By Meredith Hart
A step into Hope Creamery in Steele County, Minnesota is a step back in time. Not only is the rough brick building from the early 1920s but so is the current basic process of butter making. A climb upstairs reveals a historical community artifact, a social hall where people from all around the county once danced, discussed, listened, and gossiped. These days the creamery is still used for the very purpose it was built for, to make butter, and delicious butter at that.
“Careful. It goes straight to your thighs,” warned Jay Logan jokingly, an assistant butter maker at Hope. Just the tip of a spoonful of fresh Hope butter is enough to know that this is the real stuff. The butter made at Hope is not like the stuff that comes in a tub or in single serving containers. This butter is made the way it once was on the frontier, by churning.
Of course, times have changed somewhat. Metallic machines have replaced the wooden churn and hairnets have replaced the bonnet but the basic idea has remained: local ingredients and authentic techniques guarantee a quality product. For Hope, patience is key. On Tuesday each week when the cream arrives from Sauk Center, MN, it is sent to the 800-gallon pasteurizer vat where it is slowly heated to 170 degrees, held at this temp for 30 minutes then slowly cooled to 70 degrees with well water. The cream is then further cooled with chilled water to 40 degrees for overnight storage. This process takes 5 to 6 hours. It is then sent to a giant rotating barrel that churns the cream until the butterfat solidifies. Half of the cream that comes through the doors turns into butter while the other half becomes buttermilk that Hope sells to other creameries and manufacturers. Straight from the spigot buttermilk is actually quite refreshing and almost sweet, however a quick taste is enough. It is difficult to get past the idea of drinking butter remains, even if all the fat was removed.
Once the process has finished the employees pull open the heavy jaws of the churn, revealing a huge cylindrical mound of pale yellow butter slowly morphing to the flat surface. A heap of butter this massive seems only appropriate for a butter sculpting contest or an attempt at the world’s largest cupcake record. But in this case, mounds of it are scooped up in the hands of an employee and slapped into the packing machine where each pound is individually wrapped. This process happens every week throughout the entire year resulting in an impressive 300,000 pounds of butter annually, 60,000 being organic. By taking the time to do it right, Hope creates a product that is unmatched by large-scale butter makers.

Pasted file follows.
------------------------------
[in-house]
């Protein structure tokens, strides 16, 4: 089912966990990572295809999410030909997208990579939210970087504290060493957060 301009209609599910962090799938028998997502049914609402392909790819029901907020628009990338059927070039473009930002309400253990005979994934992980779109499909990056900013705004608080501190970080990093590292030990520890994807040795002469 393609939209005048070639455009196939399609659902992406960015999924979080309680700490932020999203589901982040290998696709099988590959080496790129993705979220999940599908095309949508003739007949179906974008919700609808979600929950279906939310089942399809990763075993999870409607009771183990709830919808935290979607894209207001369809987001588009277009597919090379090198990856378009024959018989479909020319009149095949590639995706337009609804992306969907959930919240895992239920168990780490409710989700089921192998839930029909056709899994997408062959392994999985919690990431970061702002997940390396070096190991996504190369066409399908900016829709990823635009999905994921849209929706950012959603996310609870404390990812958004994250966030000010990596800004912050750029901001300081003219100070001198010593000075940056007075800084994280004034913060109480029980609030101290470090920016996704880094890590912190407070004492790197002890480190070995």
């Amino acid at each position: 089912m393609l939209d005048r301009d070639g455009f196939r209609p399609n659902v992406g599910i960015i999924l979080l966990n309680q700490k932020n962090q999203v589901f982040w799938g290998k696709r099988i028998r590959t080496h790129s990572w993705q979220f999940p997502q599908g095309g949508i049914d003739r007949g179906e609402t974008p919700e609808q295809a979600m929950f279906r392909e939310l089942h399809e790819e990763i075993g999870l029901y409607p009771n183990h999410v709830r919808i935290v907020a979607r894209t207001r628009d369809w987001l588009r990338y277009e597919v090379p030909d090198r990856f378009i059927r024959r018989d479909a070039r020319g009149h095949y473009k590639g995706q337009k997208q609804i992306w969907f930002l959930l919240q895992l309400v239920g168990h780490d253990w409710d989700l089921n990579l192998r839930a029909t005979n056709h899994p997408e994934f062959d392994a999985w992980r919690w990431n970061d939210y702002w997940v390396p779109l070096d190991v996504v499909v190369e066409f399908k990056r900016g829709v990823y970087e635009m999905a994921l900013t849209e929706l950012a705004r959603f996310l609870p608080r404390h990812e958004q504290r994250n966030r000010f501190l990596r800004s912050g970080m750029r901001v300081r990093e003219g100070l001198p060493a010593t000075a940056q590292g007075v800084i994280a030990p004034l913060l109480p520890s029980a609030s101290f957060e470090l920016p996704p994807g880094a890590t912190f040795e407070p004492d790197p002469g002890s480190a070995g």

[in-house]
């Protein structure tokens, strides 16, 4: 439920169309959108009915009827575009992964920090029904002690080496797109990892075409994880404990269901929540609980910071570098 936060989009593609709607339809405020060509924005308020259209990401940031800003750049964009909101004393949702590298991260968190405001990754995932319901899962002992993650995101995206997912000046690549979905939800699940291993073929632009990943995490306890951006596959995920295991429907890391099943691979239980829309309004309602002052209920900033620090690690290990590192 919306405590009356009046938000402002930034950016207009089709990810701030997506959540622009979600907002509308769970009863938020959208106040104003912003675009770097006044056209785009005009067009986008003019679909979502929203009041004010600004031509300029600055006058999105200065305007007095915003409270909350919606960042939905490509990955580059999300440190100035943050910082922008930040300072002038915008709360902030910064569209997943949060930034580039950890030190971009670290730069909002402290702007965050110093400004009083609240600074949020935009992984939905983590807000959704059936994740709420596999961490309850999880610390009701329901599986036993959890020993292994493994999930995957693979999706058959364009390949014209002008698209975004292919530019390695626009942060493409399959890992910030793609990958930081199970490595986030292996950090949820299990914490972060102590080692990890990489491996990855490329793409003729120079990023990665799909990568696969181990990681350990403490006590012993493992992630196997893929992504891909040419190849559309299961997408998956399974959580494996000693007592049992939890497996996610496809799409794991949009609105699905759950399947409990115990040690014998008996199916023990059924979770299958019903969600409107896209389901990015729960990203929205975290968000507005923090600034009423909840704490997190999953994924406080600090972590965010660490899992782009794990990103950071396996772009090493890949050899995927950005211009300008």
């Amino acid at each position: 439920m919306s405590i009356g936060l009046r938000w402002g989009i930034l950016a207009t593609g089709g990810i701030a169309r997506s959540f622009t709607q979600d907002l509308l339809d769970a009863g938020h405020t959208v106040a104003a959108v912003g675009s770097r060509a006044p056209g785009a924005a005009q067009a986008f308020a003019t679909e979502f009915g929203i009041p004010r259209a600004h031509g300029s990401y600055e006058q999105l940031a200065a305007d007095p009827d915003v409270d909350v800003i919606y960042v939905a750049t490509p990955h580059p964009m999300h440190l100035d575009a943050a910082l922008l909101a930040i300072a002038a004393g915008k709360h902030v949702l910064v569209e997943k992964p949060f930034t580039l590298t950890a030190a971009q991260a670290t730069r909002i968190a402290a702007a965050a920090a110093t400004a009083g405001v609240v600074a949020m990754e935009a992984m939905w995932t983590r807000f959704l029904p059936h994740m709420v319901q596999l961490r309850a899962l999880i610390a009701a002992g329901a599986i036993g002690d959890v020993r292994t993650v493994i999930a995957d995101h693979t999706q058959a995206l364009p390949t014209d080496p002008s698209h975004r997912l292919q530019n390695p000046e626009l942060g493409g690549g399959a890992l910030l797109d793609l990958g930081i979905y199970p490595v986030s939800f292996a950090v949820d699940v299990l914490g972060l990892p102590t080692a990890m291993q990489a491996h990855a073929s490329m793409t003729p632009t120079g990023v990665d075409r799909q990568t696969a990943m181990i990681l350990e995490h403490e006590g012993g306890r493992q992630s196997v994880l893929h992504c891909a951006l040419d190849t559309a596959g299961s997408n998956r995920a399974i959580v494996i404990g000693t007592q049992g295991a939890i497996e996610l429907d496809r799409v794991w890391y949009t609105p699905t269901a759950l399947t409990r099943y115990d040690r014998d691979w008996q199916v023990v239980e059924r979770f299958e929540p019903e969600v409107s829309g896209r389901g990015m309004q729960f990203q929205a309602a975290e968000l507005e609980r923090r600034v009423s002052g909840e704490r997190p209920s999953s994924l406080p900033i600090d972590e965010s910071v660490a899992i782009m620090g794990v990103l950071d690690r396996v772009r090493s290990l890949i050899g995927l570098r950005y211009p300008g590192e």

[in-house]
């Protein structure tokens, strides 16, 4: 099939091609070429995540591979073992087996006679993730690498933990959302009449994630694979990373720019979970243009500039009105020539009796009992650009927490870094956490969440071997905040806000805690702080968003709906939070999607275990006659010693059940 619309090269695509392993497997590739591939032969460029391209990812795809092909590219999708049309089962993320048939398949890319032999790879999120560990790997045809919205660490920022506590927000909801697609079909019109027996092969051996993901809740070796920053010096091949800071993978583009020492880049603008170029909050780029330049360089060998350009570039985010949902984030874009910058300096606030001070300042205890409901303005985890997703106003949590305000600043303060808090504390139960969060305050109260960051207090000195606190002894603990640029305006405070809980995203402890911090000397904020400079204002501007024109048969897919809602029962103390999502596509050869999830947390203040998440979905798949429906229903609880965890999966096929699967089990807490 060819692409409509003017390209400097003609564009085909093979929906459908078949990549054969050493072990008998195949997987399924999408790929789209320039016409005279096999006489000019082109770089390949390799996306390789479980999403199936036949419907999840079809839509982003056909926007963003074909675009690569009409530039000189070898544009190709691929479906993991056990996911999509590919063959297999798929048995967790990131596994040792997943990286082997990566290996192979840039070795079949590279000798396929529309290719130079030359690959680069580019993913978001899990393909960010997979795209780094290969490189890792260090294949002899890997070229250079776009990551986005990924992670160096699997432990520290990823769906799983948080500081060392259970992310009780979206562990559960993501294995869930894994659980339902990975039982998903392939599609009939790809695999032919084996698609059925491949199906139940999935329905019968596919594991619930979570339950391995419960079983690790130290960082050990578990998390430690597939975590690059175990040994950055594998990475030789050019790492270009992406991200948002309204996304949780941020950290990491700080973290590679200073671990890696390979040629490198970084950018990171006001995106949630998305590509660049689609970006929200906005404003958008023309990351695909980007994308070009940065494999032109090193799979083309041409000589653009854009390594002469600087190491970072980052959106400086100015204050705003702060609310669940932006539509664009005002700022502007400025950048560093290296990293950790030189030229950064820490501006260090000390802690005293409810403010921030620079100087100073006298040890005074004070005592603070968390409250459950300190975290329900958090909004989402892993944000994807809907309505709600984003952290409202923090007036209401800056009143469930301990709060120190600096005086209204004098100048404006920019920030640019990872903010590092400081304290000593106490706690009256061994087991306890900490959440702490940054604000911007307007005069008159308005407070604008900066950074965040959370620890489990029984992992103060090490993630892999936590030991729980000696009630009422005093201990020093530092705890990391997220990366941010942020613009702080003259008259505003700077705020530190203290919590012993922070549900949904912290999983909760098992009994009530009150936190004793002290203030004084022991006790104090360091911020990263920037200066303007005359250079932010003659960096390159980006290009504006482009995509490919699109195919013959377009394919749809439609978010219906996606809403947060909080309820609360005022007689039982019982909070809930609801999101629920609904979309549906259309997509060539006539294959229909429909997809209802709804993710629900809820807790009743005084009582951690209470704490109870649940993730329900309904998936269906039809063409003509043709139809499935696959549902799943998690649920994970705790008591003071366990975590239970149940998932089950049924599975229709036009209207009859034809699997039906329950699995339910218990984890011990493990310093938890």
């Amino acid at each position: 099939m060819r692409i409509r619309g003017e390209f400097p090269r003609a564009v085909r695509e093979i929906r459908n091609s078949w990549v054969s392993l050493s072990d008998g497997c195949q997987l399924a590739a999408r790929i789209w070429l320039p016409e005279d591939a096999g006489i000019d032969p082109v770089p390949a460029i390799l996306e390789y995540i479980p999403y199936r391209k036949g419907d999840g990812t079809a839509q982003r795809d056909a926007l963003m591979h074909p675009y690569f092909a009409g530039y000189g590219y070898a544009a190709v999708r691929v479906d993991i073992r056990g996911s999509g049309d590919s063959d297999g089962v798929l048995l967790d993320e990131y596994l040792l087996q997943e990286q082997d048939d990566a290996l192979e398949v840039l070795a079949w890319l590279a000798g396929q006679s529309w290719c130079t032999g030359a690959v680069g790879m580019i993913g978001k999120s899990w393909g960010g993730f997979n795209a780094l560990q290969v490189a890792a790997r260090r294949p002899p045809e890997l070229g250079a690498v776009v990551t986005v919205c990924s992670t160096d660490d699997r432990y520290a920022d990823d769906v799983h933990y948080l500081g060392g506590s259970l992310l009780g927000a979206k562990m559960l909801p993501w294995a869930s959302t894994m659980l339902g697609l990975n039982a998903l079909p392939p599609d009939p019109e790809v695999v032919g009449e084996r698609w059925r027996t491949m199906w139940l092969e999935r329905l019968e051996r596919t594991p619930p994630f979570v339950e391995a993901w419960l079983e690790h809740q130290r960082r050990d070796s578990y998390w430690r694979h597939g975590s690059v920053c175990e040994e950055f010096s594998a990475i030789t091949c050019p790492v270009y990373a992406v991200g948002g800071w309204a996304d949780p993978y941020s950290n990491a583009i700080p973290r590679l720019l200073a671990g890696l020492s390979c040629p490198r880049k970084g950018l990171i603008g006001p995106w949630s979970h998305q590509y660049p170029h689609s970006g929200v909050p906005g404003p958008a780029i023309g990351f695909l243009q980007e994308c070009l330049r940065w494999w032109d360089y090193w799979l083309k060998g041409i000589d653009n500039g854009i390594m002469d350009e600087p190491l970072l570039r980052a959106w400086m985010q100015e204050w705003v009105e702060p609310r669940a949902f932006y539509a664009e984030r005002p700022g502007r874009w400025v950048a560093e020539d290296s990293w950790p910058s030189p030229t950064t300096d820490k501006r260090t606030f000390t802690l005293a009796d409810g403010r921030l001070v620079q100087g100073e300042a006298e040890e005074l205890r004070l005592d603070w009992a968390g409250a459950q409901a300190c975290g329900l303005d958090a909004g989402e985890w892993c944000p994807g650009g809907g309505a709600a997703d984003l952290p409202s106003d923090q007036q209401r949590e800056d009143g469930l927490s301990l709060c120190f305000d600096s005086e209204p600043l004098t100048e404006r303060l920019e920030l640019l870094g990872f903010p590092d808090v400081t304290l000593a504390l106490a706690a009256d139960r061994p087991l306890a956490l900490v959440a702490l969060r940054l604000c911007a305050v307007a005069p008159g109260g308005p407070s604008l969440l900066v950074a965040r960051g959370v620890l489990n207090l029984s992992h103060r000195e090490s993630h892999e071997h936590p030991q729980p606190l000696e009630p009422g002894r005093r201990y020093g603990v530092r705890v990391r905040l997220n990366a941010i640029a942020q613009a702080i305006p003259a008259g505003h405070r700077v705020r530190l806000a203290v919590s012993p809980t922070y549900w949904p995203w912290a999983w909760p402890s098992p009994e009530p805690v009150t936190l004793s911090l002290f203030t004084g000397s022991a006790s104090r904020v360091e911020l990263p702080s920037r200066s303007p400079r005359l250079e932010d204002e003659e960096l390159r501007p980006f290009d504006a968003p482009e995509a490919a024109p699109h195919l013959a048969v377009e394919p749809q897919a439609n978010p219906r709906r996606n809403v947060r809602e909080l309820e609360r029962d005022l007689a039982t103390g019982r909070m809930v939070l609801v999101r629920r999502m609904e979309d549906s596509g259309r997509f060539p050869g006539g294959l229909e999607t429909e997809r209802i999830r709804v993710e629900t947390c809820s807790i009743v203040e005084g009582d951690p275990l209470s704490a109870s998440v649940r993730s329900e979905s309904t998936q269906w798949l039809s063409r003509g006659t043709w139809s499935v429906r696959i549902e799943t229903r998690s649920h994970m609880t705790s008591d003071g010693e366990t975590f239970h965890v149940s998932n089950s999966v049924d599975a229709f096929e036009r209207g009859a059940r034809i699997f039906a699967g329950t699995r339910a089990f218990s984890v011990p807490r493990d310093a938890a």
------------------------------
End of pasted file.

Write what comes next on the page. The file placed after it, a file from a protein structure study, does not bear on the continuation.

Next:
Most people who use Hope butter know what they’re getting into before they buy it. The vegetable parchment paper packaging states the company’s alliterated slogan, “The Butter that Betters the Bread,” and for customers like Margaret Schnieders and her husband, it certainly did at their wedding. When planning the food for the big day they decided they had to use Hope butter not only because it’s local but because of its supreme quality. By using fresh local cream and churning it the real way, the small company can ensure excellence from every batch.
For people in Steele County, donated Hope butter can turn up at any type of community function including church potlucks, community events, and fundraisers. “We are here to support what’s going on,” said Victor Mrotz, Hope Creamery’s owner since 2001. Their commitment to the local community is a tradition that Victor would like to expand even further and the building’s unkempt upper floor is raging with potential. On a small wooden stage, where a dusty piano sits, Victor imagines a local band playing music. Beneath a wood slat ceiling, he sees multiple tables with people chatting and eating good food. With a hefty amount of rehab and rebuilding, Victor sees this room becoming a place for people to gather over meals catered with local produce and listen to live music.
For now, Hope Creamery is focused on retaining its good reputation simply by continuing with its local emphasis and personal interactions. “There’s no corporate boardroom up here,” said Victor, standing among ancient butter production machinery and scrap wood. In fact, lack of a website means Victor gives out his cell phone number to customers instead of referring them to the Internet. He summed up his business philosophy simply saying: “I believe in the handshake.”
Hope butter is not just a product but a tradition. Not just a factory but a community landmark. With each hand-delivered one-pound package of Hope Creamery butter comes not only the promise of its slogan to “better the bread,” but also to better its community of customers in Hope and the rest of Minnesota.
To view more photos of Hope Creamery, please see the Flickr slideshow.